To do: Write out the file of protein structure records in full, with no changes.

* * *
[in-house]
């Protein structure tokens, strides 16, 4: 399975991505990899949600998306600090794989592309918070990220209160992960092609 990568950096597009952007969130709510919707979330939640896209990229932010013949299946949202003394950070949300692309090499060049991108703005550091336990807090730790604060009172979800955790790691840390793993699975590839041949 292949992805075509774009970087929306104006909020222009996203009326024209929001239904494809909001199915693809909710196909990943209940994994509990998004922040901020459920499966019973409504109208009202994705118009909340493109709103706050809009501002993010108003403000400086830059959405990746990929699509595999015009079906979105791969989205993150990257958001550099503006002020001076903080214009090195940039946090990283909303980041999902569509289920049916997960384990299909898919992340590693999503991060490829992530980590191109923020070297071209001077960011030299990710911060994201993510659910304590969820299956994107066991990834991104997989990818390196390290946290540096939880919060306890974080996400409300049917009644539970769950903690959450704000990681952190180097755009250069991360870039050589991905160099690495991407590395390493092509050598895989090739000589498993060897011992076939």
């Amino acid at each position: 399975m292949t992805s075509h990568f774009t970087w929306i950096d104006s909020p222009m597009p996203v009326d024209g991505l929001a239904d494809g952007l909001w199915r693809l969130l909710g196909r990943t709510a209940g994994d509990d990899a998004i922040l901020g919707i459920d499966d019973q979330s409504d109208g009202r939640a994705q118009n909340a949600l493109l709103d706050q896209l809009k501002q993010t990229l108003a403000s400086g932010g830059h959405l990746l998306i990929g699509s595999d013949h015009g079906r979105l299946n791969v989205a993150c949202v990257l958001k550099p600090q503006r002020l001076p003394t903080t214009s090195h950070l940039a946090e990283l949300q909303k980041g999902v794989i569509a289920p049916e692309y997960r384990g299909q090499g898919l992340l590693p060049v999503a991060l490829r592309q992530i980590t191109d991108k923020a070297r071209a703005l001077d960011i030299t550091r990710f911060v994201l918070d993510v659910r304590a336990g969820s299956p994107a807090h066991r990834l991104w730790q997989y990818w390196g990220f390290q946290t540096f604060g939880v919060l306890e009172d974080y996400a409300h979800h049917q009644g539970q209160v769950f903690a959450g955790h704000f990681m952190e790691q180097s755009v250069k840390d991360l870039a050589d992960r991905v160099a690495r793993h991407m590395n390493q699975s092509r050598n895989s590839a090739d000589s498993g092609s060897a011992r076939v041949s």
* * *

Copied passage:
[in-house]
């Protein structure tokens, strides 16, 4: 399975991505990899949600998306600090794989592309918070990220209160992960092609 990568950096597009952007969130709510919707979330939640896209990229932010013949299946949202003394950070949300692309090499060049991108703005550091336990807090730790604060009172979800955790790691840390793993699975590839041949 292949992805075509774009970087929306104006909020222009996203009326024209929001239904494809909001199915693809909710196909990943209940994994509990998004922040901020459920499966019973409504109208009202994705118009909340493109709103706050809009501002993010108003403000400086830059959405990746990929699509595999015009079906979105791969989205993150990257958001550099503006002020001076903080214009090195940039946090990283909303980041999902569509289920049916997960384990299909898919992340590693999503991060490829992530980590191109923020070297071209001077960011030299990710911060994201993510659910304590969820299956994107066991990834991104997989990818390196390290946290540096939880919060306890974080996400409300049917009644539970769950903690959450704000990681952190180097755009250069991360870039050589991905160099690495991407590395390493092509050598895989090739000589498993060897011992076939």
């Amino acid at each position: 399975m292949t992805s075509h990568f774009t970087w929306i950096d104006s909020p222009m597009p996203v009326d024209g991505l929001a239904d494809g952007l909001w199915r693809l969130l909710g196909r990943t709510a209940g994994d509990d990899a998004i922040l901020g919707i459920d499966d019973q979330s409504d109208g009202r939640a994705q118009n909340a949600l493109l709103d706050q896209l809009k501002q993010t990229l108003a403000s400086g932010g830059h959405l990746l998306i990929g699509s595999d013949h015009g079906r979105l299946n791969v989205a993150c949202v990257l958001k550099p600090q503006r002020l001076p003394t903080t214009s090195h950070l940039a946090e990283l949300q909303k980041g999902v794989i569509a289920p049916e692309y997960r384990g299909q090499g898919l992340l590693p060049v999503a991060l490829r592309q992530i980590t191109d991108k923020a070297r071209a703005l001077d960011i030299t550091r990710f911060v994201l918070d993510v659910r304590a336990g969820s299956p994107a807090h066991r990834l991104w730790q997989y990818w390196g990220f390290q946290t540096f604060g939880v919060l306890e009172d974080y996400a409300h979800h049917q009644g539970q209160v769950f903690a959450g955790h704000f990681m952190e790691q180097s755009v250069k840390d991360l870039a050589d992960r991905v160099a690495r793993h991407m590395n390493q699975s092509r050598n895989s590839a090739d000589s498993g092609s060897a011992r076939v041949s």